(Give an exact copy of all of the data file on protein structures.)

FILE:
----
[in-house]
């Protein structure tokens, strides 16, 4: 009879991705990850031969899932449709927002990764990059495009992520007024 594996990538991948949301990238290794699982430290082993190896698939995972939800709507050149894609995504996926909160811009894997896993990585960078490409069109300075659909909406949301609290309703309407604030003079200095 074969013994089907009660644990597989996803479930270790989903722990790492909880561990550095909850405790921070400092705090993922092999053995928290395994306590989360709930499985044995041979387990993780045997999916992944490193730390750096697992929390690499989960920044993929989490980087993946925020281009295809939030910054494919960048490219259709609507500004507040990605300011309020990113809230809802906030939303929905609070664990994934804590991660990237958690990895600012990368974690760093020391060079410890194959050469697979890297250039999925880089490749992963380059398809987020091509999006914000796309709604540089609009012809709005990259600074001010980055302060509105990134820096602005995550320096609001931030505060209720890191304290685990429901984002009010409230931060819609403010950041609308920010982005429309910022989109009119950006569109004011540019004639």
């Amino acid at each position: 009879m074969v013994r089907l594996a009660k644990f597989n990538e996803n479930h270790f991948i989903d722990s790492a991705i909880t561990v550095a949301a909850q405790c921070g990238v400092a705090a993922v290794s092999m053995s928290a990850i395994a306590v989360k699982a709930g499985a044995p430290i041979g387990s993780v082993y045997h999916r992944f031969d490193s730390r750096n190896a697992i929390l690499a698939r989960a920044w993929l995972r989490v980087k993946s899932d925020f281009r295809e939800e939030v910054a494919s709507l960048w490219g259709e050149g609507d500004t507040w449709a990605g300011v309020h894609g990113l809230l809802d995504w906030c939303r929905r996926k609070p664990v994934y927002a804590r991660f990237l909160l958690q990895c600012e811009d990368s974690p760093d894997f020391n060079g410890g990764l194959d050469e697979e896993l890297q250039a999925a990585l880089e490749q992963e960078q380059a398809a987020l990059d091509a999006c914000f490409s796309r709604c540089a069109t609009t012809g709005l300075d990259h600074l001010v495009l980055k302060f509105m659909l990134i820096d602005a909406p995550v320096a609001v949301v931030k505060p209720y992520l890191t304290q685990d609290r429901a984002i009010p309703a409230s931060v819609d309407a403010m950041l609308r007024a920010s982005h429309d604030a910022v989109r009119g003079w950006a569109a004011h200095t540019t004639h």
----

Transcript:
[in-house]
């Protein structure tokens, strides 16, 4: 009879991705990850031969899932449709927002990764990059495009992520007024 594996990538991948949301990238290794699982430290082993190896698939995972939800709507050149894609995504996926909160811009894997896993990585960078490409069109300075659909909406949301609290309703309407604030003079200095 074969013994089907009660644990597989996803479930270790989903722990790492909880561990550095909850405790921070400092705090993922092999053995928290395994306590989360709930499985044995041979387990993780045997999916992944490193730390750096697992929390690499989960920044993929989490980087993946925020281009295809939030910054494919960048490219259709609507500004507040990605300011309020990113809230809802906030939303929905609070664990994934804590991660990237958690990895600012990368974690760093020391060079410890194959050469697979890297250039999925880089490749992963380059398809987020091509999006914000796309709604540089609009012809709005990259600074001010980055302060509105990134820096602005995550320096609001931030505060209720890191304290685990429901984002009010409230931060819609403010950041609308920010982005429309910022989109009119950006569109004011540019004639």
């Amino acid at each position: 009879m074969v013994r089907l594996a009660k644990f597989n990538e996803n479930h270790f991948i989903d722990s790492a991705i909880t561990v550095a949301a909850q405790c921070g990238v400092a705090a993922v290794s092999m053995s928290a990850i395994a306590v989360k699982a709930g499985a044995p430290i041979g387990s993780v082993y045997h999916r992944f031969d490193s730390r750096n190896a697992i929390l690499a698939r989960a920044w993929l995972r989490v980087k993946s899932d925020f281009r295809e939800e939030v910054a494919s709507l960048w490219g259709e050149g609507d500004t507040w449709a990605g300011v309020h894609g990113l809230l809802d995504w906030c939303r929905r996926k609070p664990v994934y927002a804590r991660f990237l909160l958690q990895c600012e811009d990368s974690p760093d894997f020391n060079g410890g990764l194959d050469e697979e896993l890297q250039a999925a990585l880089e490749q992963e960078q380059a398809a987020l990059d091509a999006c914000f490409s796309r709604c540089a069109t609009t012809g709005l300075d990259h600074l001010v495009l980055k302060f509105m659909l990134i820096d602005a909406p995550v320096a609001v949301v931030k505060p209720y992520l890191t304290q685990d609290r429901a984002i009010p309703a409230s931060v819609d309407a403010m950041l609308r007024a920010s982005h429309d604030a910022v989109r009119g003079w950006a569109a004011h200095t540019t004639h």